Adding a new line off existing piping inside your basement like that is really a no big deal to anyone who does plumbing work. I can totally see it causing serious worries to someone who does not do plumbing work though.
Why not go ahead and do the one-call locate now? It's a free service and would give you a sense of where the lines are-- maybe will narrow down your decisions about where to place the new hydrants. Your contractor will likely repeat the locate prior to digging, but that's not a big deal. I would go with most direct pipeline possible-- while it's nice to have a hydrant everywhere you want, given all your obstacles you might want to adjust fencelines vs. dig a byzantine path for pipes. The other thing I wonder is if you shouldn't just dig a well for the field watering. Curious if that would be cheaper in the long run?
If you have them come out and locate things for you, they can most likely answer your questions too.
Our outdoor hydrant line come off the main line in the basement. It has a shut off valve so it can be shut off from inside.--no digging. Its location is unrelated to the outside faucets.
Some riders change their horse, they change their saddle, they change their teacher; they never change themselves.
I mentioned a deep well to my dad and he asked me if I had 20k to spend. Now he may be exaggerrating grossly, but he used to dig wells for his dad decades ago...
I do know the original homeowner told me his 37 foot deep well always had water, but would make the hogs sick until they got used to it. Ultra hard too. This is pesticide/fertilizer country (surrounded by farms)...
I'm not sure how deep you have to go to get to soft water??
The closest pasture (east) is on the highway (negative) and will flood with heavy rain...oh and my septic field is out there (I understand that is not good to run horses over your drain field). South of the house would be much closer, an 85 foot straight line (and thre is already electric there). Maybe I should get the fire dept. out to burn the barn there sooner rather than later. Having the hydrant out there sort of sucks because then I loose my field driveway access from the East. The west pasture where I'm trying to go is such a nice spot because it is nestled between the thick north and west shelter belts.
[QUOTE=HungarianHippo;6918612]Why not go ahead and do the one-call locate now? It's a free service and would give you a sense of where the lines are-- maybe will narrow down your decisions about where to place the new hydrants. [QUOTE]
If you are reffering to 811, I have a caution on this. When you call 811, they will only mark lines laid by the city or it's affiliates (ATT, internet provider, etc). When I called about spraying my water (and I did this three times before i learned), they were only coming out and spraying the dot where my line met the cities. Anything beyond that was not their problem. Same with electrical. I had water and electrical running to an unknown place in my yard that was never sprayed because it was done by the previous homeowners. Not the city's problem.
And, when they did lay my electrical and hit my water line, they also cut my cable and internet because it was about 15 feet from where Comcast had sprayed. So yeah. Calling 811 did me no good.
We had a deep well re-dug--went a little under 200ft, and it was about $9k. You'd have to add the cost of a new pump, etc and this was 10yrs ago. But since we're in IA and I see you're in the midwest also, maybe it's worth a quote?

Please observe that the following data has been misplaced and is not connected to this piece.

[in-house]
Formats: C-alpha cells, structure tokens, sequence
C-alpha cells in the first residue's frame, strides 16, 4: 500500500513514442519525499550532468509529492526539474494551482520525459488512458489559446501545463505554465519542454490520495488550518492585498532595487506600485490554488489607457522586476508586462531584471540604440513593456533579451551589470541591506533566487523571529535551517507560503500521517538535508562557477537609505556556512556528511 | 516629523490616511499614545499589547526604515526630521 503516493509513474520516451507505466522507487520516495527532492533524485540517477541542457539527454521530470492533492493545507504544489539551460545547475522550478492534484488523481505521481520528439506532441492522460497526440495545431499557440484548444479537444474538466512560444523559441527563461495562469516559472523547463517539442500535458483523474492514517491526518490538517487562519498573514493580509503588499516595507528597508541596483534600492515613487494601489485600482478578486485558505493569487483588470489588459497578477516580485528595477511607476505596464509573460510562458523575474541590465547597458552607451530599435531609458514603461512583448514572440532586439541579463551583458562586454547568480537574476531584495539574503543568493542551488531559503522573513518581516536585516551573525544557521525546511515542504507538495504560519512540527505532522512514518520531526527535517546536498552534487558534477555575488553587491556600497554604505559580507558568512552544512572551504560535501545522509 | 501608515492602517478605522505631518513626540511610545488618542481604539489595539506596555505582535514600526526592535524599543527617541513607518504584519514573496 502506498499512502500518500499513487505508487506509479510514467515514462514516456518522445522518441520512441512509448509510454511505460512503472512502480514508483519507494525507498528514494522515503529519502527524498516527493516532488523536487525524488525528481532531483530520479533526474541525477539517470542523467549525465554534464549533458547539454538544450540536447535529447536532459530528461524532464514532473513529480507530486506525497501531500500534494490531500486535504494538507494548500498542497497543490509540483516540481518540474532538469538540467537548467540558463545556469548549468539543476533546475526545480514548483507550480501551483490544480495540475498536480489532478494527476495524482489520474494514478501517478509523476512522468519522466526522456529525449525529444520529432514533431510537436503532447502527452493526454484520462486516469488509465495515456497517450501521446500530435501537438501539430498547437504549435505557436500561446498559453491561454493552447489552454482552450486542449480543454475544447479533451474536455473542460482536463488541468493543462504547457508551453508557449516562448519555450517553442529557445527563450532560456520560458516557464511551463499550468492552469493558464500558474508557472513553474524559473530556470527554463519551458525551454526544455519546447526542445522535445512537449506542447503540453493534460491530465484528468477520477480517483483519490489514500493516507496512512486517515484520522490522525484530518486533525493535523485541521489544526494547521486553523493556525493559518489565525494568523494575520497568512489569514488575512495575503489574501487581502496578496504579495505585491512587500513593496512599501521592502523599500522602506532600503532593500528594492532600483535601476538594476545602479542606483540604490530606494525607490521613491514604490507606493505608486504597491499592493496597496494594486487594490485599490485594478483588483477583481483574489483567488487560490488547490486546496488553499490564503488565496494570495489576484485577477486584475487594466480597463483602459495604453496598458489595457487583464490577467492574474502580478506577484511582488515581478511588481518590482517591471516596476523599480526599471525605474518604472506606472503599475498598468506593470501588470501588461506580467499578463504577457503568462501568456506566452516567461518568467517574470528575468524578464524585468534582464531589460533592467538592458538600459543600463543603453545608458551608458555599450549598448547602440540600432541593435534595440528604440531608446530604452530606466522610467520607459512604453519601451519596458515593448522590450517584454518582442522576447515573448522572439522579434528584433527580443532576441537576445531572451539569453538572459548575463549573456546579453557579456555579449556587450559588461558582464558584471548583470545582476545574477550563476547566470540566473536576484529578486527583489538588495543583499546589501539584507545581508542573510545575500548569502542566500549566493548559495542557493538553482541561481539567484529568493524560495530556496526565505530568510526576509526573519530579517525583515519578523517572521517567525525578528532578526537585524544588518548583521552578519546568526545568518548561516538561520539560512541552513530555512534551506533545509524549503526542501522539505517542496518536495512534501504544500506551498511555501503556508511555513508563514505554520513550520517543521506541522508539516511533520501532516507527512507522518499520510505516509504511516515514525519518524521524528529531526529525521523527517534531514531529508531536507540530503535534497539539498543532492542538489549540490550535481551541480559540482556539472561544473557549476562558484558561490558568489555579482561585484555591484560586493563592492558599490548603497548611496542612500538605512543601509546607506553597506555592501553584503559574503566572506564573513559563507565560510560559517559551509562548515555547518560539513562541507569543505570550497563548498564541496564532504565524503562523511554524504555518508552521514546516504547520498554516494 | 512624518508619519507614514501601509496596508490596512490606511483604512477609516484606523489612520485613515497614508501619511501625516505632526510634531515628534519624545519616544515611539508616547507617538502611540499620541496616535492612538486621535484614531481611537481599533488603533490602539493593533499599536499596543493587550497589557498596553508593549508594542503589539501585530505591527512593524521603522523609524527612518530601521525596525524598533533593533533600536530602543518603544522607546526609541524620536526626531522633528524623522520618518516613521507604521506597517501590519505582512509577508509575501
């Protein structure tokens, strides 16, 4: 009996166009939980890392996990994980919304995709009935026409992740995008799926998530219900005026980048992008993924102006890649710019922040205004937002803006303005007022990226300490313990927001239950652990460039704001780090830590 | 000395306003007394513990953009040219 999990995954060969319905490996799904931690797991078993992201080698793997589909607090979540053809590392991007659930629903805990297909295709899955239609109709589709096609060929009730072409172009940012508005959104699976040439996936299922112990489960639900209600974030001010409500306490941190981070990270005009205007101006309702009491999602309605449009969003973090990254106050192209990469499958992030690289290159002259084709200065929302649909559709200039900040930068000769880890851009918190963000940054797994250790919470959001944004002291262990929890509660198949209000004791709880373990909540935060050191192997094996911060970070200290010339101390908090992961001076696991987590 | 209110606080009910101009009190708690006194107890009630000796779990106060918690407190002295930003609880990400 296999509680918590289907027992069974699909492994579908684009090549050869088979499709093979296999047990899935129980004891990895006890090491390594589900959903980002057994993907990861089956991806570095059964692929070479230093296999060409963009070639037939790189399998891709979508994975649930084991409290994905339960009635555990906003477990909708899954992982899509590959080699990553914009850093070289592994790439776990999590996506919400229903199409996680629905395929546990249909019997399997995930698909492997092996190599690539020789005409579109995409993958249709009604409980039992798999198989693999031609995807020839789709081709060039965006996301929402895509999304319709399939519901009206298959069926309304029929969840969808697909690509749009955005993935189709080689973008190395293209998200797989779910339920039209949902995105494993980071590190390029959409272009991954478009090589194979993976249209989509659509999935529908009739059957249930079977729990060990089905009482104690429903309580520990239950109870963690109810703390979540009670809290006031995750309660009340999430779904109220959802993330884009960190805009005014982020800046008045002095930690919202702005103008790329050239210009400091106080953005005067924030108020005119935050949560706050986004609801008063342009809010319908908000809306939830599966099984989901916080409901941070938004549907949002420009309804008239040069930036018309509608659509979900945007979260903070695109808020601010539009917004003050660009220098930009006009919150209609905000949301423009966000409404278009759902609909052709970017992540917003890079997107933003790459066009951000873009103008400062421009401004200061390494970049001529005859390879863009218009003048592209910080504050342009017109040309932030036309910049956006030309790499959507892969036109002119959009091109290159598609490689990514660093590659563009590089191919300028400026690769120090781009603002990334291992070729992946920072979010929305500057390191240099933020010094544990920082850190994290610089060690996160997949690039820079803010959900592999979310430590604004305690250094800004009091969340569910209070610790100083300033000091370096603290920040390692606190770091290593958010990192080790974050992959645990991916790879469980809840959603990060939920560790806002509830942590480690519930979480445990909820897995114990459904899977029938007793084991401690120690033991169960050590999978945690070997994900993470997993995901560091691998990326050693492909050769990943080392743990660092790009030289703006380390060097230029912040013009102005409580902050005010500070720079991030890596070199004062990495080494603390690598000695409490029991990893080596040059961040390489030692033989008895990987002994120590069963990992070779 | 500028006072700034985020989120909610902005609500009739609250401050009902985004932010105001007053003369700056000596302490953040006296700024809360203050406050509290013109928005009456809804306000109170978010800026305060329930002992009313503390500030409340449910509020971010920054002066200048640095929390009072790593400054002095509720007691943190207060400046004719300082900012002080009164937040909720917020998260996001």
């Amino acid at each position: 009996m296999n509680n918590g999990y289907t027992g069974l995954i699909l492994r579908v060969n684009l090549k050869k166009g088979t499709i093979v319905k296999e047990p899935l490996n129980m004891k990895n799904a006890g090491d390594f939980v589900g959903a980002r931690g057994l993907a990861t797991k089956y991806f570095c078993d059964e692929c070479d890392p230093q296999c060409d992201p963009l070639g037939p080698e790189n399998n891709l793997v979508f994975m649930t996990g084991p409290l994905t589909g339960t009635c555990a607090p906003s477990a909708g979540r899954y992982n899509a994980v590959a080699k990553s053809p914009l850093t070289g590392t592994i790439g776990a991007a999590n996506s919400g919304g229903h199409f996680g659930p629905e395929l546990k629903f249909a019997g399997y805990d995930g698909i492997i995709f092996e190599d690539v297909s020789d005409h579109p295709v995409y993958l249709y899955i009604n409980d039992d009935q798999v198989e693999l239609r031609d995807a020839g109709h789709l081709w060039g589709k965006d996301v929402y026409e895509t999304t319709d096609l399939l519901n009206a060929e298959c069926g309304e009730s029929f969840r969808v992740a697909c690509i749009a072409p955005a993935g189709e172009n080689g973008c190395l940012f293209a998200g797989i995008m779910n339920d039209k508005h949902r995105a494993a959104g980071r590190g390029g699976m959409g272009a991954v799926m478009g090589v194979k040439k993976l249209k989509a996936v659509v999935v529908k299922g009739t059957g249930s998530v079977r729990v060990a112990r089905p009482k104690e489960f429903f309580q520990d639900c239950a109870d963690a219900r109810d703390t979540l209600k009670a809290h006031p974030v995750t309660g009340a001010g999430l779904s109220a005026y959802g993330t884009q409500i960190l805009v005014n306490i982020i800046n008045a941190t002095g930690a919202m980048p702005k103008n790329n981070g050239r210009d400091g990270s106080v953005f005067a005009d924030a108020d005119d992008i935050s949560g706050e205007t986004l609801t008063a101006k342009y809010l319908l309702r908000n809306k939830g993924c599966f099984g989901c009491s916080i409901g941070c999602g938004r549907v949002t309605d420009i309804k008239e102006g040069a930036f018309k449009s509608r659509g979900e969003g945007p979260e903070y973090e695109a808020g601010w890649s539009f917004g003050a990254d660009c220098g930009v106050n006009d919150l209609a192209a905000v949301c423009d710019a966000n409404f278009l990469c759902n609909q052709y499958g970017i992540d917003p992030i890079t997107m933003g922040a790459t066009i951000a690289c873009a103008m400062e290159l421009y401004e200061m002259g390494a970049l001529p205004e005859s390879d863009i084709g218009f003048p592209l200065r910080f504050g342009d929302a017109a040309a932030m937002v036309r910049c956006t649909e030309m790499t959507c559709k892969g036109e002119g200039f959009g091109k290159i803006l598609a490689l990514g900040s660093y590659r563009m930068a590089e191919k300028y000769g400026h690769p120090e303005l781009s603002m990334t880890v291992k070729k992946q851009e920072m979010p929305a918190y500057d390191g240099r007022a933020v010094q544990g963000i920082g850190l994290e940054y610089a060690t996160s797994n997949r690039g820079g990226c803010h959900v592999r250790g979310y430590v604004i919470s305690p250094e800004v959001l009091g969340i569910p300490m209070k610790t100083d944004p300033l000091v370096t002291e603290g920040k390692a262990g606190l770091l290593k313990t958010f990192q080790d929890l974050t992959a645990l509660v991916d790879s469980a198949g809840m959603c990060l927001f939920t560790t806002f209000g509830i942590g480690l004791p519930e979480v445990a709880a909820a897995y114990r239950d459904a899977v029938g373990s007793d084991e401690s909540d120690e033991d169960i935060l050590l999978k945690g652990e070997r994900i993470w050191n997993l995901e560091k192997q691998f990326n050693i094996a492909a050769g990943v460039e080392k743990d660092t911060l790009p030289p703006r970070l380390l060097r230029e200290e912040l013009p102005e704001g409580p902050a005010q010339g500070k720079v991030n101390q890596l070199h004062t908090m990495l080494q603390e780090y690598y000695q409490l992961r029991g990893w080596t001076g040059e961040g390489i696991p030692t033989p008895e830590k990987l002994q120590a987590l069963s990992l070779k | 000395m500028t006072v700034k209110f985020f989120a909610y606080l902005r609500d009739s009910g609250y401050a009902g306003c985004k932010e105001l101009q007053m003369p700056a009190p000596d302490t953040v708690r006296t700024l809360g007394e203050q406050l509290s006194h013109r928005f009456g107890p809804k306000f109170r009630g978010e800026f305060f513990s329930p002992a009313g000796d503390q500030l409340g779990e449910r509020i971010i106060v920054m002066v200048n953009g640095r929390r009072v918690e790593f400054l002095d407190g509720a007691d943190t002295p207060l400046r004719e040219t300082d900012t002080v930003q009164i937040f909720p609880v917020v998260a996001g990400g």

I DEFINITELY would not use the icky shallow well .
Going deeper didn't get to soft water, but for water troughs, not sure I'd care? It's not like you're showering or running it through appliances.
I do keep the horses off the pasture with septic field when the ground is soft, i don't worry about it when it's baked or frozen hard.
Bottom line I'd do anything I could to streamline this new water line, so if the barn is on the list to come down anyway, then yes, take it down. Hauling water for another year will prob be worth it, to give yourself time to get that stuff done.
I have a suggestion- why not put in a rain water collection system, from your barn eavestrough, or other collection system. It's basically free water (well, once you pay for and install the collection tanks and lines and any purification that might need to be done). It can be above- or below-ground, and then your water bill won't go up, and the basketball court won't be disturbed Depending upon the initial cost, it may have paid for itself in as little as 2 years.
One of the not so wonderful things about buying a developed property is all the utilities running hither and yon underground. Second 811, they stayed out at the street and didn't touch a thing on the property,we can see that our electrical runs down the pole and underground to the meter, and the shop power runs from the meter to the shop so that whole area is not to be dug up. Our water has the meter at the street, it runs under the house foundation to the other side of the house and there is a cut off for the hydrant which is at the corner of the house and the house water both in the crawl space.
If we extend the hydrant to the barn we will most likely tap into the line in the front yard and head across the front of the house where we don't think there are any buried pipes etc.
I've heard of people witching for pipes before, if there's someone in your area it could save a lot of grief. A good friend of mine started work on his wife's dream home to the back of their property and discovered a natural gas service to his neighbor right smack in the middle of the homesite, the cost to have it relocated was the breaking point of their budget. If he'd had a guy out witching he might have found out about the lines and picked a different spot.
side note: i've actually tried dowsing sticks and it totally works. I was blindfolded, and my friend moved buckets of water around in random pattern, some empty and some full, and I'll be damned if those sticks didn't cross over the full buckets like two magnets drawn to each other. It was really weird because i'm the biggest skeptic there is. (Now, would I authorize an excavator based on my dowsing rod skills? um, no )